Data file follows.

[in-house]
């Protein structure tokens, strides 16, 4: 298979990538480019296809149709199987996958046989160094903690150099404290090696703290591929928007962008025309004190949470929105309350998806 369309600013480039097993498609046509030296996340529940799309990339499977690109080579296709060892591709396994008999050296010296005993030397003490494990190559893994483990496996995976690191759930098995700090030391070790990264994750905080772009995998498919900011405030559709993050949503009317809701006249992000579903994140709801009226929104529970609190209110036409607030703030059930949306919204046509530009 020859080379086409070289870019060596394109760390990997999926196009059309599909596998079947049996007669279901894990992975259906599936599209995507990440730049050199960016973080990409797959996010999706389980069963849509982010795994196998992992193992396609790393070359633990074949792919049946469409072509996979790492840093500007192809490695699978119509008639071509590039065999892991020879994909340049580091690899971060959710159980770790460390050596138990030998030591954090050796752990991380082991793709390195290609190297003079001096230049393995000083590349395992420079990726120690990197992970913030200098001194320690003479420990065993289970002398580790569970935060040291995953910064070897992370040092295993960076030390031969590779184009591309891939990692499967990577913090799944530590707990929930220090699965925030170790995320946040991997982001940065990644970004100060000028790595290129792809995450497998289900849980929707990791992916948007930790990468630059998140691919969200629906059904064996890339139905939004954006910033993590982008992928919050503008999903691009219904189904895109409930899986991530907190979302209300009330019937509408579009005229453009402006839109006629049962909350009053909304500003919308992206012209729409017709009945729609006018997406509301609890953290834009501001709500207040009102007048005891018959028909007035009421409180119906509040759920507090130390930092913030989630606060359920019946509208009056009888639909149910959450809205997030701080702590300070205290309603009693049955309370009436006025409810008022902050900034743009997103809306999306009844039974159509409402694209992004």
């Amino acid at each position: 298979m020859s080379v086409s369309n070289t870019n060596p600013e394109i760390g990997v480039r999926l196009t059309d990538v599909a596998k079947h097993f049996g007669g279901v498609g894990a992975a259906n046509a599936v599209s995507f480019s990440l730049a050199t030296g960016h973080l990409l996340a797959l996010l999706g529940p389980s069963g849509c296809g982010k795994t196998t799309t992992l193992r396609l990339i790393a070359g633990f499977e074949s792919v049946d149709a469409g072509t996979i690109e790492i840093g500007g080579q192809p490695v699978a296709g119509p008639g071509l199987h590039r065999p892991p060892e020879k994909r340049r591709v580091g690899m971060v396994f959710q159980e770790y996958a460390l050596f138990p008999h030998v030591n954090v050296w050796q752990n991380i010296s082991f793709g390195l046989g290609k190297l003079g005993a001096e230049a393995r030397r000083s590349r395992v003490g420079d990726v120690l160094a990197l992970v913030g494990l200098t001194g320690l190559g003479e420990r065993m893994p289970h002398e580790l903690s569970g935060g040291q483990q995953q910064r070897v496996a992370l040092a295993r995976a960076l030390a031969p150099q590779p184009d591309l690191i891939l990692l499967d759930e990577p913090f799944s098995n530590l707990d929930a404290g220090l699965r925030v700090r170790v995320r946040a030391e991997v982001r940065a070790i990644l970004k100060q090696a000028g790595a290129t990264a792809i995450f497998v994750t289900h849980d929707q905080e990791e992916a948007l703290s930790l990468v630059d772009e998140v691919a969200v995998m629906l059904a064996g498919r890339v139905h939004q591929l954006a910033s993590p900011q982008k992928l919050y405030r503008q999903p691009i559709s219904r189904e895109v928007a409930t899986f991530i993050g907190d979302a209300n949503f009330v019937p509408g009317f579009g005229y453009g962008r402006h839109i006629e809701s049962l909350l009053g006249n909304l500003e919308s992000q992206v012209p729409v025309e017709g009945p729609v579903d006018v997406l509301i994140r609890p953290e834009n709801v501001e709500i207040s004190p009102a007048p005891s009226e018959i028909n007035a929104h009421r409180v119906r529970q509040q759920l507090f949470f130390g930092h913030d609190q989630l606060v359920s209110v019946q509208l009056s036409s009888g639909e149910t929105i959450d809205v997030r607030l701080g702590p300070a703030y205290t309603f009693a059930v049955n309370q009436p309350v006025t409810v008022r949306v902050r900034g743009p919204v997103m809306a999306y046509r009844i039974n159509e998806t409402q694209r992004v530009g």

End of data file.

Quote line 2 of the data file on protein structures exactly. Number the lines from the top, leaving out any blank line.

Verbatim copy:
């Protein structure tokens, strides 16, 4: 298979990538480019296809149709199987996958046989160094903690150099404290090696703290591929928007962008025309004190949470929105309350998806 369309600013480039097993498609046509030296996340529940799309990339499977690109080579296709060892591709396994008999050296010296005993030397003490494990190559893994483990496996995976690191759930098995700090030391070790990264994750905080772009995998498919900011405030559709993050949503009317809701006249992000579903994140709801009226929104529970609190209110036409607030703030059930949306919204046509530009 020859080379086409070289870019060596394109760390990997999926196009059309599909596998079947049996007669279901894990992975259906599936599209995507990440730049050199960016973080990409797959996010999706389980069963849509982010795994196998992992193992396609790393070359633990074949792919049946469409072509996979790492840093500007192809490695699978119509008639071509590039065999892991020879994909340049580091690899971060959710159980770790460390050596138990030998030591954090050796752990991380082991793709390195290609190297003079001096230049393995000083590349395992420079990726120690990197992970913030200098001194320690003479420990065993289970002398580790569970935060040291995953910064070897992370040092295993960076030390031969590779184009591309891939990692499967990577913090799944530590707990929930220090699965925030170790995320946040991997982001940065990644970004100060000028790595290129792809995450497998289900849980929707990791992916948007930790990468630059998140691919969200629906059904064996890339139905939004954006910033993590982008992928919050503008999903691009219904189904895109409930899986991530907190979302209300009330019937509408579009005229453009402006839109006629049962909350009053909304500003919308992206012209729409017709009945729609006018997406509301609890953290834009501001709500207040009102007048005891018959028909007035009421409180119906509040759920507090130390930092913030989630606060359920019946509208009056009888639909149910959450809205997030701080702590300070205290309603009693049955309370009436006025409810008022902050900034743009997103809306999306009844039974159509409402694209992004």